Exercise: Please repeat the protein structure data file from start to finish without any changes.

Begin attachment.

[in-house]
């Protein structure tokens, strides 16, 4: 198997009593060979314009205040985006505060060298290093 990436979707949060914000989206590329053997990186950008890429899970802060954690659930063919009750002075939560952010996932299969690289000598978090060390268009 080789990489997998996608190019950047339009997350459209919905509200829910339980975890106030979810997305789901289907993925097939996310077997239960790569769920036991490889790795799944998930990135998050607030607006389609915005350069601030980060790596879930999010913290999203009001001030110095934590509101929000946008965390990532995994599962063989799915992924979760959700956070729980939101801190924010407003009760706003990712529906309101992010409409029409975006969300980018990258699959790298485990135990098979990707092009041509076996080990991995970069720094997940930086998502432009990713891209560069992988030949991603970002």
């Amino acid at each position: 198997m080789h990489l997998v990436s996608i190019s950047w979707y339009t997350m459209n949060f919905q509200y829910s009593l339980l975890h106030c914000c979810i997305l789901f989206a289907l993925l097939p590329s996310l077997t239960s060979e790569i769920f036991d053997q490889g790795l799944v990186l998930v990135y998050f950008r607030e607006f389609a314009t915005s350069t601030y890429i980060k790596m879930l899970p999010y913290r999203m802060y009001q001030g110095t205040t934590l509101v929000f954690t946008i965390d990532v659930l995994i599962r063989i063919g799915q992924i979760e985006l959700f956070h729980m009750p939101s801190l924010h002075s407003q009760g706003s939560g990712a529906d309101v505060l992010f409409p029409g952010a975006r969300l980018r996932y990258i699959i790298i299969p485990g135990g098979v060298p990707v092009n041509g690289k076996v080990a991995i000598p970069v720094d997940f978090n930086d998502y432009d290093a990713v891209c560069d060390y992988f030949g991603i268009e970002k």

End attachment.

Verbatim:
[in-house]
């Protein structure tokens, strides 16, 4: 198997009593060979314009205040985006505060060298290093 990436979707949060914000989206590329053997990186950008890429899970802060954690659930063919009750002075939560952010996932299969690289000598978090060390268009 080789990489997998996608190019950047339009997350459209919905509200829910339980975890106030979810997305789901289907993925097939996310077997239960790569769920036991490889790795799944998930990135998050607030607006389609915005350069601030980060790596879930999010913290999203009001001030110095934590509101929000946008965390990532995994599962063989799915992924979760959700956070729980939101801190924010407003009760706003990712529906309101992010409409029409975006969300980018990258699959790298485990135990098979990707092009041509076996080990991995970069720094997940930086998502432009990713891209560069992988030949991603970002």
């Amino acid at each position: 198997m080789h990489l997998v990436s996608i190019s950047w979707y339009t997350m459209n949060f919905q509200y829910s009593l339980l975890h106030c914000c979810i997305l789901f989206a289907l993925l097939p590329s996310l077997t239960s060979e790569i769920f036991d053997q490889g790795l799944v990186l998930v990135y998050f950008r607030e607006f389609a314009t915005s350069t601030y890429i980060k790596m879930l899970p999010y913290r999203m802060y009001q001030g110095t205040t934590l509101v929000f954690t946008i965390d990532v659930l995994i599962r063989i063919g799915q992924i979760e985006l959700f956070h729980m009750p939101s801190l924010h002075s407003q009760g706003s939560g990712a529906d309101v505060l992010f409409p029409g952010a975006r969300l980018r996932y990258i699959i790298i299969p485990g135990g098979v060298p990707v092009n041509g690289k076996v080990a991995i000598p970069v720094d997940f978090n930086d998502y432009d290093a990713v891209c560069d060390y992988f030949g991603i268009e970002k």